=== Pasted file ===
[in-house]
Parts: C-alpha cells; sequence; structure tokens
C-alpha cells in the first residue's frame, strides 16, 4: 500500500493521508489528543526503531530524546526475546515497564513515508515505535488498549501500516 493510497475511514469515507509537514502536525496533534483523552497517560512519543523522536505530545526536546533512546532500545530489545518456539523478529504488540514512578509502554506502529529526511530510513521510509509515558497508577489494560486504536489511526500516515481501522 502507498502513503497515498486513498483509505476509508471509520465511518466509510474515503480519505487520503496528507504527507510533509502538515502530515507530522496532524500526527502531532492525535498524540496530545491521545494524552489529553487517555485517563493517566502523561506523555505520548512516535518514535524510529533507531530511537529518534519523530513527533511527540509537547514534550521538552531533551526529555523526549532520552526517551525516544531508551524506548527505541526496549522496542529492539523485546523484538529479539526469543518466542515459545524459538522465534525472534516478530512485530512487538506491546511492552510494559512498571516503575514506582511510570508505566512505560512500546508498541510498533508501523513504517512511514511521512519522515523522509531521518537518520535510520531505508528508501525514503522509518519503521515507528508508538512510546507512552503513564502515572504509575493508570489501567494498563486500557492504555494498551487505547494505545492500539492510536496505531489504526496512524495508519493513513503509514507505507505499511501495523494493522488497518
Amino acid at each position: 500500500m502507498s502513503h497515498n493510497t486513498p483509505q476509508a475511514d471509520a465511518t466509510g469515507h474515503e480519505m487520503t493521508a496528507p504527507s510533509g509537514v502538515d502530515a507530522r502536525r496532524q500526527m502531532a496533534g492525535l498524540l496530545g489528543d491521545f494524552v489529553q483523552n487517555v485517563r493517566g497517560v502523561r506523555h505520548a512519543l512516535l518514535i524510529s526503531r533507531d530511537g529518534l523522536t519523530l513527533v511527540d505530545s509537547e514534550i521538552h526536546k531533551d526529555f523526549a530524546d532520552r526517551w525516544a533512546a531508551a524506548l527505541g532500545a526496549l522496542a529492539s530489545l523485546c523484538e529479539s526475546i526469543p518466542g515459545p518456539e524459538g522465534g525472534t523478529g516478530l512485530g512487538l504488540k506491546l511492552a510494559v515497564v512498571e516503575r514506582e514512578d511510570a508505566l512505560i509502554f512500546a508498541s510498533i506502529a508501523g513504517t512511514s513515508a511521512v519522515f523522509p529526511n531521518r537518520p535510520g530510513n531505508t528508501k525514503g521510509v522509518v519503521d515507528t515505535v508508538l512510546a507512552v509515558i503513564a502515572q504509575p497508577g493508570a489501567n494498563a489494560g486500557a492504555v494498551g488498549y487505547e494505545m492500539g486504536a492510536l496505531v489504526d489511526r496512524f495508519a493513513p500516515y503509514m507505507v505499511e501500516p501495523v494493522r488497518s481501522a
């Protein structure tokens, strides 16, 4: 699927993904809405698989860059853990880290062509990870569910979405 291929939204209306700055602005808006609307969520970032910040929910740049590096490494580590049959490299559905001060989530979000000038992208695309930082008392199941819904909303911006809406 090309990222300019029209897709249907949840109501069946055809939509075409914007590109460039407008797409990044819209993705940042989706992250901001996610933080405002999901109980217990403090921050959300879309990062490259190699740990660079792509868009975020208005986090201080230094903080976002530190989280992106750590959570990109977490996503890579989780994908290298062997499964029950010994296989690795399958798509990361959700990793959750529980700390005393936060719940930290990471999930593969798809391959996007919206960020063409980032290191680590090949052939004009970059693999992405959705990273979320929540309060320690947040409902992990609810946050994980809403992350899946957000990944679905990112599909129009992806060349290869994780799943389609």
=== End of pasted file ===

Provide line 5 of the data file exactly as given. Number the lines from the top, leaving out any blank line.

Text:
């Protein structure tokens, strides 16, 4: 699927993904809405698989860059853990880290062509990870569910979405 291929939204209306700055602005808006609307969520970032910040929910740049590096490494580590049959490299559905001060989530979000000038992208695309930082008392199941819904909303911006809406 090309990222300019029209897709249907949840109501069946055809939509075409914007590109460039407008797409990044819209993705940042989706992250901001996610933080405002999901109980217990403090921050959300879309990062490259190699740990660079792509868009975020208005986090201080230094903080976002530190989280992106750590959570990109977490996503890579989780994908290298062997499964029950010994296989690795399958798509990361959700990793959750529980700390005393936060719940930290990471999930593969798809391959996007919206960020063409980032290191680590090949052939004009970059693999992405959705990273979320929540309060320690947040409902992990609810946050994980809403992350899946957000990944679905990112599909129009992806060349290869994780799943389609």